Sources deny report claiming Uludere air strike caused by ‘erroneous’ intelligence

Sources deny report claiming Uludere air strike caused by ‘erroneous’ intelligence

Sources deny report claiming Uludere air strike caused by ‘erroneous’ intelligence

DHA photo

The Uludere air raid, which left 34 villagers dead, was caused by “erroneous” intelligence provided by Turkey’s National Intelligence Organization (MİT), daily Cumhuriyet has alleged, but official sources have denied the claim.

Cumhuriyet has published what is claimed to be a correspondence between the MİT and the attorney general’s office of Diyarbakır, a southeastern province of Turkey, which is leading the investigation into the massacre at Uludere.

According to the report, the Diyarbakır office of the attorney general has sent the MİT an official document on Dec.28, 2011 – the day of the incident-- inquiring whether the organization had any intelligence on terrorist infiltration and, if yes, which institutions they had shared this information with.  

The MİT sent a written response on Jan.10, 2012, denying the existence of any “notes, writings or information shared with any external offices.” 

Nonetheless, research by the prosecutor’s office has revealed the MİT has in fact shared intelligence with the general staff on Nov.27, 2011 through the Operational Information Sharing System (OBIPAS). 

The intelligence report in question stated an infiltration by militants of the outlawed Kurdistan Workers’ Party (PKK) was expected from the region adjacent with Iraq towards the Ortasu village of Şırnak’s Uludere district, the site of the air raid which killed 34 civilians.  

In addition, the MİT allegedly sent a second report to the general staff on Dec.21, a week before the air raid, warning against an infiltration by senior PKK leader Fehman Hüseyin (code-named Bahoz Erdal) organizing a terrorist attack.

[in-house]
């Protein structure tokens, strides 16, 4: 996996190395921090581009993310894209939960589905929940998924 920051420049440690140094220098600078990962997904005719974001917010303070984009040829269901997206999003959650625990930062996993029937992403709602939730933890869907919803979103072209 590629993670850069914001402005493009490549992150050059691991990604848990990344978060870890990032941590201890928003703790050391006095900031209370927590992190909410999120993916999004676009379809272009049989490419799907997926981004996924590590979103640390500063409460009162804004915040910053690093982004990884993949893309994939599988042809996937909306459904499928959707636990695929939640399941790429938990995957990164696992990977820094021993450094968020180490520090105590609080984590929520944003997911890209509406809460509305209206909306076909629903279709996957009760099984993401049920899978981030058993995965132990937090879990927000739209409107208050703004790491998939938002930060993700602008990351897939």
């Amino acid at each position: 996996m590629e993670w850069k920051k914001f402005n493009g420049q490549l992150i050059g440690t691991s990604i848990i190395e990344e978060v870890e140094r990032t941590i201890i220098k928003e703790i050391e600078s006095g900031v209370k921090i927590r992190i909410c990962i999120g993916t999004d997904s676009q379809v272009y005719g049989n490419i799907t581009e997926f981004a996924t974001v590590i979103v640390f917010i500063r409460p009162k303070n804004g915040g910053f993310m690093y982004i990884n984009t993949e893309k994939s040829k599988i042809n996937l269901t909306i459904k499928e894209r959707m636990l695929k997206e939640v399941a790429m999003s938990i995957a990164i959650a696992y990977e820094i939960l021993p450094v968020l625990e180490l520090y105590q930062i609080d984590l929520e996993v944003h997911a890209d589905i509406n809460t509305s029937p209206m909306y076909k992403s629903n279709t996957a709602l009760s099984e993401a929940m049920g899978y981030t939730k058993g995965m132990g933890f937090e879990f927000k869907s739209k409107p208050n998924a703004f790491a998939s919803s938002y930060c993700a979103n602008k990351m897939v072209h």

The report, categorized as “Most Probably Correct,” claimed the terrorist attack would be conducted against military base camps between Dec. 21 and 30, 2011. 

Cumhuriyet alleged that withholding this information started a crisis between the MİT and the attorney general’s office in Diyarbakır.

In a harshly-worded letter to the MİT, the office of the attorney general asked for the identities of the MİT officials who ordered concealing the information on March 9, 2012. 

In response, legal counsel Ümit Ulvi Canik sent a written response on behalf of Hakan Fidan, the head of the MİT, stating the intelligence was outdated at the time of the air raid and did not imply certainty since it was categorized as “probably true” and “possibly true.” 

The MİT said the aforementioned intelligence reports were discussed in a press conference on Jan.5, 2012.

“It is clear that no one would hide any information from the office of the attorney general, when that information is readily available through open source intelligence,” the letter read. 

Speaking to the Hürriyet Daily News, intelligence sources said the Cumhuriyet report was misleading, even though it cited authentic intelligence documents. According to the source, MİT did indeed notify authorities that senior PKK militant Hüseyin might attempt to cross the border at the time but stressed that the document did not specifically refer to the Uludere region.

During the press conference on Jan.5, the MİT claimed that none of the leaked documents, except for the one dated Dec.21, 2011, had any information on Uludere/Ortasu region. 

Similarly, in a statement on Dec.30, 2011, the MİT denied responsibility in the massacre. 

On Dec. 28, 2011, 34 civilians were allegedly mistaken for PKK militants while smuggling goods into Turkey.

The air strikes were carried out by F-16s and unmanned aerial vehicles near the village of Ortasu (“Roboski” in Kurdish) in Uludere, located in the southeastern province of Şırnak.